A new default browser

After dancing around the issue for awhile I’ve finally begun to use Google Chrome as the default web browser on my machines. Well, Chrome and Chromium to be exact.

The latest version of Chrome installs and runs nicely on Windows and Scientific (RHEL or CentOS) Linux 6. But on CentOS/RHEL 5? Not so much. For that the answer is Ryoji Kamei’s rpms of Chromium and its dependencies for CentOS/RHEL 5. To make installing it all easier, Ryoji has also created yum repo packages for various architectures (see his main Chromium page for these).

Although I doubt anyone reading this blog needs to hear a reason for running Chrome, I’ll give one anyway: it’s wicked fast. For me there’s another, even more practical one. If Chrome is fated to become the most used browser in the universe it makes sense to get to know it well. Real well. That’s what I intend to do over the next few months.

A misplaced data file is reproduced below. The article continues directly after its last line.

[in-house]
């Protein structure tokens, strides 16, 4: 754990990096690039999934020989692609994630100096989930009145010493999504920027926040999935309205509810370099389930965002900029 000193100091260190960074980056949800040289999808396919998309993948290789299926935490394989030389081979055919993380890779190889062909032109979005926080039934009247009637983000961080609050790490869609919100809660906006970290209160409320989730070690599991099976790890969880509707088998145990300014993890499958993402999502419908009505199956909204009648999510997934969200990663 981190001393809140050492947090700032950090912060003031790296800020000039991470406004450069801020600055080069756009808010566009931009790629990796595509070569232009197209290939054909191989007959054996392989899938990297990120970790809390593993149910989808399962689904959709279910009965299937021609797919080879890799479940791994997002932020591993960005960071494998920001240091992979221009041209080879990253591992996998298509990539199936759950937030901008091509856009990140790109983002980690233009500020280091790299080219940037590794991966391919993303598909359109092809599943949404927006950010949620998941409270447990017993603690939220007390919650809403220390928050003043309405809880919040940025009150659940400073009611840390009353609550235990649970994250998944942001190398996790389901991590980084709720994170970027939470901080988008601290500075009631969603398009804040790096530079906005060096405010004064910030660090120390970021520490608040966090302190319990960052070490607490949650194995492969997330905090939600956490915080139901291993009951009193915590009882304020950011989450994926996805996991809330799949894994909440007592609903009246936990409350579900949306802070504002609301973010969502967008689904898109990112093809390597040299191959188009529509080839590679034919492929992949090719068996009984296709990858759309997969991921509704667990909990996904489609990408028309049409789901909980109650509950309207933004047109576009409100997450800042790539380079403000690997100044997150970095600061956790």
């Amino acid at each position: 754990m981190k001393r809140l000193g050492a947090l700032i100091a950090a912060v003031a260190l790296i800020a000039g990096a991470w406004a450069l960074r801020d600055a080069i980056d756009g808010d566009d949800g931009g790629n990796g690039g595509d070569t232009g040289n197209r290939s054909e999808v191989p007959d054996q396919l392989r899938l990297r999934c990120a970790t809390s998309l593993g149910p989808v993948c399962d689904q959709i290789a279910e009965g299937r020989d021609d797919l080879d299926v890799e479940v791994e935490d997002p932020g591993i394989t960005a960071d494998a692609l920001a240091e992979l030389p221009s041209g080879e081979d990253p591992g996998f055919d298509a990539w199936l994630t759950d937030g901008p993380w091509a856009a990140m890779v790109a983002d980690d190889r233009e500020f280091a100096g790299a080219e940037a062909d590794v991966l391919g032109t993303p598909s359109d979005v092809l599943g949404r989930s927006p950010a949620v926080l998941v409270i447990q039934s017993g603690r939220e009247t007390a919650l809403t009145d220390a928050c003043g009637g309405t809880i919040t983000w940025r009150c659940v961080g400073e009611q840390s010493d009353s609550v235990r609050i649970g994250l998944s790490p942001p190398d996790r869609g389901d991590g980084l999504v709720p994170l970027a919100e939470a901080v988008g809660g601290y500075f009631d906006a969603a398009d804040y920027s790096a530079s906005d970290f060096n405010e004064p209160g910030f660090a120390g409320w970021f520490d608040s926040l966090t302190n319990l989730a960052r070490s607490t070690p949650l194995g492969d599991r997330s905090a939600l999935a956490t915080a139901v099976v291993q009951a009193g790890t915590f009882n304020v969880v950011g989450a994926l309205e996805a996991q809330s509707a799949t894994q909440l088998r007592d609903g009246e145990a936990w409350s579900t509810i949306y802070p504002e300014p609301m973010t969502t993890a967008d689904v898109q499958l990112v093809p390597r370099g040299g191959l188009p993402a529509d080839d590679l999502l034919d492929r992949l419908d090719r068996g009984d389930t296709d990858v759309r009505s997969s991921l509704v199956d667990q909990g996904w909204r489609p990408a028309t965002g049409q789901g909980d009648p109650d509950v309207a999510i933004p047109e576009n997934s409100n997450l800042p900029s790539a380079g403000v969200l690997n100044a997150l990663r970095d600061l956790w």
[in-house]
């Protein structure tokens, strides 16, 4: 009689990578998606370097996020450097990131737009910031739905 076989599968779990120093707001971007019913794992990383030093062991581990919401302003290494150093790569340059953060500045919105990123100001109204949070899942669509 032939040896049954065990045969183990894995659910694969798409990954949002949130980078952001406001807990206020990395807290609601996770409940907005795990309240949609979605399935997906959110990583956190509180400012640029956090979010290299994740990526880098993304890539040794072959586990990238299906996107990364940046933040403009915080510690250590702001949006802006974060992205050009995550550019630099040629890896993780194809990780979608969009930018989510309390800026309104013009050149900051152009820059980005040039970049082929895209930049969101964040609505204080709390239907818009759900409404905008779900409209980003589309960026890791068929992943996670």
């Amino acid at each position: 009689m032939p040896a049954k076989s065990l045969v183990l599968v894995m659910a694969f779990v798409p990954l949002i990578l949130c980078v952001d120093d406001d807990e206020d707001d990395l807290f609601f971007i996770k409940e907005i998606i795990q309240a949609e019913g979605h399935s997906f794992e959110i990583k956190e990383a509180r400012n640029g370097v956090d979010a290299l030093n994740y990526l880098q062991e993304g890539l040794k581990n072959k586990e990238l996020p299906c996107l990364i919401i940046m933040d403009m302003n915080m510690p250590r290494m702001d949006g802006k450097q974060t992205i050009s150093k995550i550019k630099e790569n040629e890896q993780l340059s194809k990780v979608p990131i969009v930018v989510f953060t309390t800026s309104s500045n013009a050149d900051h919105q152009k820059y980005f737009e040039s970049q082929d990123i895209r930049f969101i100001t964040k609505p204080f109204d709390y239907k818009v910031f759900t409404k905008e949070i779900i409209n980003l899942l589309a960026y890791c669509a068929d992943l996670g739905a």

Postscript: Of course there are still some annoyances I’ve run into running either Chromium and Chrome for Linux. The main one is that, unlike Firefox, the Linux version of these browsers can’t be configured to open rather than save common document types like .pdf, .doc, .xls, etc. Instead they insist on saving them (except for .pdf, which on some versions will open with Google’s own viewer). To me that’s really lame and the main reason I’ve switched back to the latest Firefox on all my desktops.